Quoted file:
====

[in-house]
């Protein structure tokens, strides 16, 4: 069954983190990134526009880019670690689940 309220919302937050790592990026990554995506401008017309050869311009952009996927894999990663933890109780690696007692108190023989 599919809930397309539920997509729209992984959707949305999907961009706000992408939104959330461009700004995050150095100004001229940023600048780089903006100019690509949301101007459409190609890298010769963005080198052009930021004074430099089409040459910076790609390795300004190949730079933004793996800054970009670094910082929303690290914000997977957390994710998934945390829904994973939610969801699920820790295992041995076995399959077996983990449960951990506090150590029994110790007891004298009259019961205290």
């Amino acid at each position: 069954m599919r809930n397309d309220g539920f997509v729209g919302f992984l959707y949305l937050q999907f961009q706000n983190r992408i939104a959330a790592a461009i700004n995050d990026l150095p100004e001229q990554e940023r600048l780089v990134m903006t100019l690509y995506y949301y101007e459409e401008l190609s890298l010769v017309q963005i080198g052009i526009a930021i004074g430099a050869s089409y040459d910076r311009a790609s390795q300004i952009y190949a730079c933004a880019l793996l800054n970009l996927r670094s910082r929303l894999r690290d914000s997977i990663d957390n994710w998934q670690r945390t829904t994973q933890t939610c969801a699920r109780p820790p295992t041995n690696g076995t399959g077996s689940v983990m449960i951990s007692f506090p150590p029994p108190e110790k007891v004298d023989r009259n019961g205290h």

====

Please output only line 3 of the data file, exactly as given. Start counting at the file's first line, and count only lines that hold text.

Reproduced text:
């Amino acid at each position: 069954m599919r809930n397309d309220g539920f997509v729209g919302f992984l959707y949305l937050q999907f961009q706000n983190r992408i939104a959330a790592a461009i700004n995050d990026l150095p100004e001229q990554e940023r600048l780089v990134m903006t100019l690509y995506y949301y101007e459409e401008l190609s890298l010769v017309q963005i080198g052009i526009a930021i004074g430099a050869s089409y040459d910076r311009a790609s390795q300004i952009y190949a730079c933004a880019l793996l800054n970009l996927r670094s910082r929303l894999r690290d914000s997977i990663d957390n994710w998934q670690r945390t829904t994973q933890t939610c969801a699920r109780p820790p295992t041995n690696g076995t399959g077996s689940v983990m449960i951990s007692f506090p150590p029994p108190e110790k007891v004298d023989r009259n019961g205290h």